Sometimes the events and brands that catch viewers’ attention during the Super Bowl aren’t what sticks with them the next day. Amobee Brand Intelligence was monitoring on Monday to see how the brands held up 24 hours after the game.
On Monday, Budweiser was still the brand with the most Super Bowl Ad related digital content engagement with Bud Light generating 80 percent as much Super Bowl Ad related digital content engagement. Budweiser didn’t connect with their paid Super Bowl ads with the same level of success that they had the last two years, but Peyton Manning’s repeated mention of the brand in his post-game standups had viewers wondering whether it was a plug or not. Of course it was.
Hyundai was still driving digital engagement on Monday with 77 percent as much Super Bowl ad related digital content engagement as Budweiser. Mountain Dew had 65 percent as much Super Bowl Ad related digital content engagement as Budweiser and Taco Bell had 63 percent as much Super Bowl Ad related digital content engagement as Budweiser.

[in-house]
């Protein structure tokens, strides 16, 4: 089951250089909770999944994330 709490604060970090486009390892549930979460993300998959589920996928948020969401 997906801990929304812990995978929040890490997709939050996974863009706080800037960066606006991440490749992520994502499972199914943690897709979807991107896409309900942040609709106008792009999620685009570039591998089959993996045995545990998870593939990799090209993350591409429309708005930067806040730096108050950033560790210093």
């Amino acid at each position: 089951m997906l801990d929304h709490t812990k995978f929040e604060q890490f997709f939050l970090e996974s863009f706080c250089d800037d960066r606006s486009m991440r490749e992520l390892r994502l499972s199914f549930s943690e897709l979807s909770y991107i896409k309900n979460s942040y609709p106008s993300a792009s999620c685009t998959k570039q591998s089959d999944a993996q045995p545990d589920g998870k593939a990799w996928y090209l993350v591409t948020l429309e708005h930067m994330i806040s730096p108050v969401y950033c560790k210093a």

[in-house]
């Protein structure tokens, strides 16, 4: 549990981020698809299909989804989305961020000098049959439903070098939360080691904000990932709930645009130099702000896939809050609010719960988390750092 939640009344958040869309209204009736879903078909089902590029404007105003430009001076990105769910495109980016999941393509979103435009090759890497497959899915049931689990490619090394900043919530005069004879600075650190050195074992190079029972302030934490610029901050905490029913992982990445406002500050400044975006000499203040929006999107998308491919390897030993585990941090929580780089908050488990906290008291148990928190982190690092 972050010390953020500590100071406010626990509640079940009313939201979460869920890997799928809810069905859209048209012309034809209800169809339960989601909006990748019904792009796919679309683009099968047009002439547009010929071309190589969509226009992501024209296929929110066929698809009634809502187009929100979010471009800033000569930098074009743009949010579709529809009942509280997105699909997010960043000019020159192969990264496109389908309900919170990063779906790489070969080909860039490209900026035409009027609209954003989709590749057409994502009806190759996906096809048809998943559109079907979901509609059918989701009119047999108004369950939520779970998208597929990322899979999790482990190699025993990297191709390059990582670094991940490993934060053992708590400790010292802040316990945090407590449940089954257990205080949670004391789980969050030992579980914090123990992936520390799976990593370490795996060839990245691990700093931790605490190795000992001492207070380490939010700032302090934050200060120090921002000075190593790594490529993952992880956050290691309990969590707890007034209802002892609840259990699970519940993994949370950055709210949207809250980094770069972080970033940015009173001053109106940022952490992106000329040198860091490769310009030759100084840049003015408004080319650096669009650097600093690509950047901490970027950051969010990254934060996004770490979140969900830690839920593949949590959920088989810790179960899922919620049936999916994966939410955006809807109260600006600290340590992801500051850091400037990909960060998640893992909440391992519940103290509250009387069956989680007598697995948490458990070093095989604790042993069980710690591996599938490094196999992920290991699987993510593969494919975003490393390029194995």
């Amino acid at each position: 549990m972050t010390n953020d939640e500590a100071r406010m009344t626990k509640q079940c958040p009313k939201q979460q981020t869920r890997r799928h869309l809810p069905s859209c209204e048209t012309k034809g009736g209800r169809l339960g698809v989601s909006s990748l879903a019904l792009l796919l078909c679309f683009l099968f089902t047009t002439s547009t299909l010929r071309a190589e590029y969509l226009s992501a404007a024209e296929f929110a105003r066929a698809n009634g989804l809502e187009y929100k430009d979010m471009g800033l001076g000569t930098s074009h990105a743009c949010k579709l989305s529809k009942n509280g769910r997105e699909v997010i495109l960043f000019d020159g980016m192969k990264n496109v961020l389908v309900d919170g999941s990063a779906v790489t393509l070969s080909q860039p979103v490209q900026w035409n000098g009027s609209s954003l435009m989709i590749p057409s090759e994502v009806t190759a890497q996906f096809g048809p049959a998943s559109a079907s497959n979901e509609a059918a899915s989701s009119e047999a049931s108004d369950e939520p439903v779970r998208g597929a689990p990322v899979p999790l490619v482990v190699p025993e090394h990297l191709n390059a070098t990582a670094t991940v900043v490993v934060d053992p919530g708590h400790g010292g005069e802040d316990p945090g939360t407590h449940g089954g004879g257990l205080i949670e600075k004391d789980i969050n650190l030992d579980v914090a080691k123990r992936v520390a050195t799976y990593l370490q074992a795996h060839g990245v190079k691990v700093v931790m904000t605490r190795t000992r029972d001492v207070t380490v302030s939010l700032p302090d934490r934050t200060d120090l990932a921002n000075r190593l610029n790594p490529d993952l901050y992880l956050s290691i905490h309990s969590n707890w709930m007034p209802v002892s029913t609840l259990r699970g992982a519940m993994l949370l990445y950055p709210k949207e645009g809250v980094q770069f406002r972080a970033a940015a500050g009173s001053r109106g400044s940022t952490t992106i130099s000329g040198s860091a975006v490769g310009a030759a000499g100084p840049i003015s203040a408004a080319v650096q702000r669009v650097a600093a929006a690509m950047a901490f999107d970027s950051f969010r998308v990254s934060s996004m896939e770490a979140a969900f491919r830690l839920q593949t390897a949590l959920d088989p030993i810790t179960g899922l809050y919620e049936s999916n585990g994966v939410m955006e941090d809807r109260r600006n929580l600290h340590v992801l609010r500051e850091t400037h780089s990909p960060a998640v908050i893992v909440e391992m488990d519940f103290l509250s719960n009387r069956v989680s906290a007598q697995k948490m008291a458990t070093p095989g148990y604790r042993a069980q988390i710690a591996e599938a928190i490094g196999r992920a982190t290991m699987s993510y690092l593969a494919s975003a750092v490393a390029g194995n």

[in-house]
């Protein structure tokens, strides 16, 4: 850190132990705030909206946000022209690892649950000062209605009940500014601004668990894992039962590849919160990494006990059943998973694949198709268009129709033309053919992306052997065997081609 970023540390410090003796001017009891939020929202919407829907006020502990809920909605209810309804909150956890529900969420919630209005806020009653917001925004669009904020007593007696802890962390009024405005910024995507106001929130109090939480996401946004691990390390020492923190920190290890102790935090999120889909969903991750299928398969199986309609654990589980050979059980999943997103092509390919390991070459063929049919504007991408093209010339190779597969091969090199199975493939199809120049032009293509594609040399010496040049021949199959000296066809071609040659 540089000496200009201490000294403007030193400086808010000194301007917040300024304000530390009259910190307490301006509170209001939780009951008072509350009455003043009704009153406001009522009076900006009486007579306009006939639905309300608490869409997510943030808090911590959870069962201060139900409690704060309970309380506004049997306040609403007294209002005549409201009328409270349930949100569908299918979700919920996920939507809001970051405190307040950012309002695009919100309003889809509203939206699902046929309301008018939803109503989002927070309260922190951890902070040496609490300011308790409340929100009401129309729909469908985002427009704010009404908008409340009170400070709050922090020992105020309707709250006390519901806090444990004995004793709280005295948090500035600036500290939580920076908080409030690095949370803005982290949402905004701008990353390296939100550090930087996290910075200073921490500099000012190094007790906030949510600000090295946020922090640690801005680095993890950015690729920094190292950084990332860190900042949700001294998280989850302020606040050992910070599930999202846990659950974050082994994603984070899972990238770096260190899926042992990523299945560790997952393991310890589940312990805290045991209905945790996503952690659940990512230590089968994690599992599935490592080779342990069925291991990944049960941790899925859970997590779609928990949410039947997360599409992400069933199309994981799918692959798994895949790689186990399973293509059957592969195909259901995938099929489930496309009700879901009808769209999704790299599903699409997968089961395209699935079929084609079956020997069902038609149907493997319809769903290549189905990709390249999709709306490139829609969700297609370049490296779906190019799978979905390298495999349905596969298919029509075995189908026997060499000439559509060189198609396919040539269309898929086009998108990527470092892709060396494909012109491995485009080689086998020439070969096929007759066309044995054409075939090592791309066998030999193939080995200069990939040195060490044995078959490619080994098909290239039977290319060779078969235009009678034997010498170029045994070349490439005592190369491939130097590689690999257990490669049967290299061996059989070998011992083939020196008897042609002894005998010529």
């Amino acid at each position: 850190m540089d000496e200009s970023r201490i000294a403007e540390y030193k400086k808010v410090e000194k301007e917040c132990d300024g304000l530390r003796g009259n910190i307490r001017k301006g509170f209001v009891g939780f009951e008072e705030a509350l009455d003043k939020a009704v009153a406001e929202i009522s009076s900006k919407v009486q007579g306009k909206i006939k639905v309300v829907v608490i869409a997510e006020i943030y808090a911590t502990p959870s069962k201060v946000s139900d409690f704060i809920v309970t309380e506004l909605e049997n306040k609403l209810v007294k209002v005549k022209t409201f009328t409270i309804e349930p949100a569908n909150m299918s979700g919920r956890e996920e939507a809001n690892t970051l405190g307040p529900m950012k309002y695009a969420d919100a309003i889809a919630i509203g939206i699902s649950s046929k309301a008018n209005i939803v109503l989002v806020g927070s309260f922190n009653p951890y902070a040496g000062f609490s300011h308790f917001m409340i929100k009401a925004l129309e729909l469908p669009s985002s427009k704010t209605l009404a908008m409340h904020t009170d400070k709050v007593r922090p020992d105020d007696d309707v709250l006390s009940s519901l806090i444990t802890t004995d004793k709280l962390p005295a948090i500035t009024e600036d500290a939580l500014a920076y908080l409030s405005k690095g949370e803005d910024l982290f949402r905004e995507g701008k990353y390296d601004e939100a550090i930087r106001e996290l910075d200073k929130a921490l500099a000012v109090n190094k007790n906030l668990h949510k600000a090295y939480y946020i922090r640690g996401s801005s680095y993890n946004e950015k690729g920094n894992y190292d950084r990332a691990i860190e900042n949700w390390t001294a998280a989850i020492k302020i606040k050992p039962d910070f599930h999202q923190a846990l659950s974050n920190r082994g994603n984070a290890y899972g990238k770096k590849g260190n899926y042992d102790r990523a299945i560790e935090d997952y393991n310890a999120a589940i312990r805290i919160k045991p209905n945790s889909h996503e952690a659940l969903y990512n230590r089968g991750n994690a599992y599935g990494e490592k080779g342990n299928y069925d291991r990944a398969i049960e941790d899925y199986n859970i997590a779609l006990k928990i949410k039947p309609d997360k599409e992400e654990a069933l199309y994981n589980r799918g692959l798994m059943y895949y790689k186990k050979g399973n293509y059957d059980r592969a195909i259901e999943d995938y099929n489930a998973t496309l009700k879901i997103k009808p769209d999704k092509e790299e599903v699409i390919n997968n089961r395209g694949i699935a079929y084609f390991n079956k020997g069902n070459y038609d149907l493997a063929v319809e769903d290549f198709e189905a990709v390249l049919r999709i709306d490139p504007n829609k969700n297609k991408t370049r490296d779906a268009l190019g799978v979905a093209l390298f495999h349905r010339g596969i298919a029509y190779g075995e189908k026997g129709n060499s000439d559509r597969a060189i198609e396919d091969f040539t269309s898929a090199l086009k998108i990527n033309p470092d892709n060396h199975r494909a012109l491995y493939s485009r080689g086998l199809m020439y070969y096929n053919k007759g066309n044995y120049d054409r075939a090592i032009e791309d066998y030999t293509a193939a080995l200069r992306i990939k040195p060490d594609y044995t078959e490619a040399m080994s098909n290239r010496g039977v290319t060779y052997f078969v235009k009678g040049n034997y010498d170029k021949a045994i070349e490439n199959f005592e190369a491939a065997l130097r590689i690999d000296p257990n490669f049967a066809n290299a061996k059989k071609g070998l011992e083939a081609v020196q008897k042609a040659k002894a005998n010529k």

Amobee thinks that “2016 may be remembered as the year the big reveal Super Bowl ad strategy officially died,” according to Assaf Henkin, senior vice president of Brand Intelligence for Amobee.
Of the 10 brands most Super Bowl ad associated in digital content engagement on Feb. 8 or the day after the game, only 8 released their Super Bowl ads ahead of time. Of the rest, T-Mobile released their Drake ad ahead of time while holding their Steve Harvey spot for the broadcast, while Taco Bell saved their Quesalupa ad for the big reveal. It looks like there isn’t much of a short term benefit to holding onto ads before the game. Teasers work.
And while the odd “puppymonkeybaby” ad from Mountain Dew drove engagement, it was Heinz’ adorable wiener dogs who drove the most positive sentiment. Even the day after, reactions broke down into 43 percent positive, 38 percent neutral, and 19 percent negative.